KHALIL: Well, Australia, I mean, we’re going to be in a patchy place here because some states like WA obviously have no COVID at all. So the question is going to be, if Australia opens up and New South Wales is obviously heading in that direction and other states do so (Victoria might) when we get on top of this Delta and so on what’s going to happen? Are we going to have hard borders across states again to prevent –
STEFANOVIC: Well that would be a question for the premiers, wouldn’t it? Have they gone rogue, has Queensland and WA’s Premiers gone rogue?
KHALIL: We have different Premiers doing different things and all sorts of variables that are different in every state. It is a difficult proposition. I think, as a federal MP, what I would like to see obviously is us getting to a point where we have very, very high vaccination rates up to 70, 80%, children vaccinated, booster shots in place. And again, making sure that the federal government shows some national leadership because they have failed with the slow vaccine roll out. I don’t want to see another failure with respect to vaccinations for children, or boosters for older Australians who now may become more vulnerable near the end of the year, early next year. And then to start to ease restrictions. It’s still going to be, has to be, public health efforts: track and tracing, quarantine, isolation and all of that, to try and manage the Delta. But I don’t personally believe we can have a zero COVID situation. It’s just not possible. If you look at the global examples.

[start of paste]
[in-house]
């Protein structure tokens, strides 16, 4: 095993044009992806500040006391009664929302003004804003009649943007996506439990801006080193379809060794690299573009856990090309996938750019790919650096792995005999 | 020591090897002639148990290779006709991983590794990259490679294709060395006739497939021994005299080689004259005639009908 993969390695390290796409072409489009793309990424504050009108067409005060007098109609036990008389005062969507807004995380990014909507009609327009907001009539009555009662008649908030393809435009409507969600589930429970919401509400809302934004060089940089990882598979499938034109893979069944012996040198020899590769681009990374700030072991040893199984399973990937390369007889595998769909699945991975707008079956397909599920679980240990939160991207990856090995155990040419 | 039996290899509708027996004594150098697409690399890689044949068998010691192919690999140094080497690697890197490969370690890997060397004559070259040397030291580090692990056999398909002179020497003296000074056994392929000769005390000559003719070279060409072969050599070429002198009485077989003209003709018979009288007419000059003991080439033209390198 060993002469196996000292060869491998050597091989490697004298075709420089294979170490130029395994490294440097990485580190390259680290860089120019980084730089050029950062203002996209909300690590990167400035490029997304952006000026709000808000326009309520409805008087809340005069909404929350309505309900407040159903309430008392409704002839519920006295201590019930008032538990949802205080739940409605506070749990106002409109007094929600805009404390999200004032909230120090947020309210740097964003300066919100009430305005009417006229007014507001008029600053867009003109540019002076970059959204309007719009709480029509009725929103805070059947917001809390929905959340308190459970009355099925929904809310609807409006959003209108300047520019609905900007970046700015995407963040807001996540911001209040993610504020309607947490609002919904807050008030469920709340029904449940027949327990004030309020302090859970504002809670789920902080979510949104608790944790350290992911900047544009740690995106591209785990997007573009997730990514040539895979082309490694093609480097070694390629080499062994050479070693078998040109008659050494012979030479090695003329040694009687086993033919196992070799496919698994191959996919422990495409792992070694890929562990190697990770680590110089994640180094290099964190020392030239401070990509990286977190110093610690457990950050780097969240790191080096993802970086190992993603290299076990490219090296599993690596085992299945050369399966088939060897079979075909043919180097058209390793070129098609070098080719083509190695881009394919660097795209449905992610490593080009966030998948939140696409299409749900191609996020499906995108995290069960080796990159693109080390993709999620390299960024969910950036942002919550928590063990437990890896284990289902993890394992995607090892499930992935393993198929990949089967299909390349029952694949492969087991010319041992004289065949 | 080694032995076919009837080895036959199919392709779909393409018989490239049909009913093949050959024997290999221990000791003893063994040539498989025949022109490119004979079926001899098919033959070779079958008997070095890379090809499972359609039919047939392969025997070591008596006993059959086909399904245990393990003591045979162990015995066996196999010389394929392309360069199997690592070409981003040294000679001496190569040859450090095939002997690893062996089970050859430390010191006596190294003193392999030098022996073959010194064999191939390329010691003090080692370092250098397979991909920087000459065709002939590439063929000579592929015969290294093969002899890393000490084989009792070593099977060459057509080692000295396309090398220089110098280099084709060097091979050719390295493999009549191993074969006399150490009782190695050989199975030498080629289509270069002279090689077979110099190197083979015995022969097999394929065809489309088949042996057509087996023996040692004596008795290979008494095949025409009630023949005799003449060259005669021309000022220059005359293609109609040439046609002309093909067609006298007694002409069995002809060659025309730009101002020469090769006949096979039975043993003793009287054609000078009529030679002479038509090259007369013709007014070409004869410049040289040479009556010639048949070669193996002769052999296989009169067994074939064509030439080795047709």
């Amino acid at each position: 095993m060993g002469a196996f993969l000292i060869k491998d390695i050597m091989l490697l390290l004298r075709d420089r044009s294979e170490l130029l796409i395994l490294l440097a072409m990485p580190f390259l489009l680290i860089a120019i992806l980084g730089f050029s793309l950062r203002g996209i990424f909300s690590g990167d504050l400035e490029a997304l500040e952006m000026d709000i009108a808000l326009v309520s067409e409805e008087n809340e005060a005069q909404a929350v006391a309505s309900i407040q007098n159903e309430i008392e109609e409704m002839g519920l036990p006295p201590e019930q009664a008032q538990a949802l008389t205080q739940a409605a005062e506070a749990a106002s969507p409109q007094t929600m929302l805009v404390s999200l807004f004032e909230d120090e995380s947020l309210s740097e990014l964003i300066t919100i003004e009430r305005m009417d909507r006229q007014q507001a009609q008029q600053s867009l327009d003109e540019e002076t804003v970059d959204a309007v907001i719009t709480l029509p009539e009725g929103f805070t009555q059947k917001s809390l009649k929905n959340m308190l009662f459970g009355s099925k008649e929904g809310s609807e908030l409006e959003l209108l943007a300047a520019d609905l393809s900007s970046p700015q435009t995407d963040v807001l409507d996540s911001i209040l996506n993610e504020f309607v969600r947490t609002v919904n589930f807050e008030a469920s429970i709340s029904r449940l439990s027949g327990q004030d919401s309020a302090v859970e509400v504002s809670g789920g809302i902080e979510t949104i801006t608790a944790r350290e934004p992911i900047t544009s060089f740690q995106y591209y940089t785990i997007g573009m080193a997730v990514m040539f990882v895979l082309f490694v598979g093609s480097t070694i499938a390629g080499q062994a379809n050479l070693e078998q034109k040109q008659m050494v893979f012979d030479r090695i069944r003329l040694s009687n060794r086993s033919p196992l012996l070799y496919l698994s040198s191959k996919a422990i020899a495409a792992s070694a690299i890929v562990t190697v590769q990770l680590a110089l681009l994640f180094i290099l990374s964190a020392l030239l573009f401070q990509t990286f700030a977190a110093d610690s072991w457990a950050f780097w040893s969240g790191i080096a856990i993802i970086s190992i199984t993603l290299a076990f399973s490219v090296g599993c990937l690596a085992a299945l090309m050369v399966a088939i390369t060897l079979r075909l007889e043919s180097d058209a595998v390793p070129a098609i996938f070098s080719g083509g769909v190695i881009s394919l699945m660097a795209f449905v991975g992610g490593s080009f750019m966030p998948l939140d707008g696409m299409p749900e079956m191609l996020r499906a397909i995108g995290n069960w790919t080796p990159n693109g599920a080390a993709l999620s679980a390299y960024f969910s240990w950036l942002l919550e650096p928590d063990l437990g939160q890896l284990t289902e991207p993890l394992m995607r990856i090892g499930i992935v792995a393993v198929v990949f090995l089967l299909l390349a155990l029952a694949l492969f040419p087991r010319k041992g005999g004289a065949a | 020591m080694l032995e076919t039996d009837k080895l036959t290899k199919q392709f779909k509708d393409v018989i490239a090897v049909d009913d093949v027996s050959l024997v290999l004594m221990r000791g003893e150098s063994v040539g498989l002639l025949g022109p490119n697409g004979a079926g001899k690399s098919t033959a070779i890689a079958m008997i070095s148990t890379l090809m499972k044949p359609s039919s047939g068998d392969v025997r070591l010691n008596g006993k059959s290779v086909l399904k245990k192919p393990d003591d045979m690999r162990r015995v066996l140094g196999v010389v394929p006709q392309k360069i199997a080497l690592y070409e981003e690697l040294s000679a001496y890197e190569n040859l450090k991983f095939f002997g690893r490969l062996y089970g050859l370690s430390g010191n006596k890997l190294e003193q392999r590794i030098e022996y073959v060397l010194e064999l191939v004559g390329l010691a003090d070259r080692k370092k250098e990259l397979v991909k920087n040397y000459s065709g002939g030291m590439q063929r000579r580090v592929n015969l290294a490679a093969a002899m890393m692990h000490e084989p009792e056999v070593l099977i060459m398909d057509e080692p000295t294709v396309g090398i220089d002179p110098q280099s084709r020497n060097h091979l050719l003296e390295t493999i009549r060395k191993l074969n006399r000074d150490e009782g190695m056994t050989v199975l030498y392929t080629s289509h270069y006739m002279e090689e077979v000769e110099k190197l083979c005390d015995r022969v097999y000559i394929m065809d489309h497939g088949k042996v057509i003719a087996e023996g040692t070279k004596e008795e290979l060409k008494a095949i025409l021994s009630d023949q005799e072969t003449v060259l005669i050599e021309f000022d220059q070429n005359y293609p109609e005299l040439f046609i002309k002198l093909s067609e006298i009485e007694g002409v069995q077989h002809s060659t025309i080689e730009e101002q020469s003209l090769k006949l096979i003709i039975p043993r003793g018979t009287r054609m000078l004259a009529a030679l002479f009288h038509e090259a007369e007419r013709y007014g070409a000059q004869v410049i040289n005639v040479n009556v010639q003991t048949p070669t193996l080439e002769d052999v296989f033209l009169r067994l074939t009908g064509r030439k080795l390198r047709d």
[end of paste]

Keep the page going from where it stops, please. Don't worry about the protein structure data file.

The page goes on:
STEFANOVIC: Yeah, okay. I think you’re right too. Peter Khalil, appreciate that.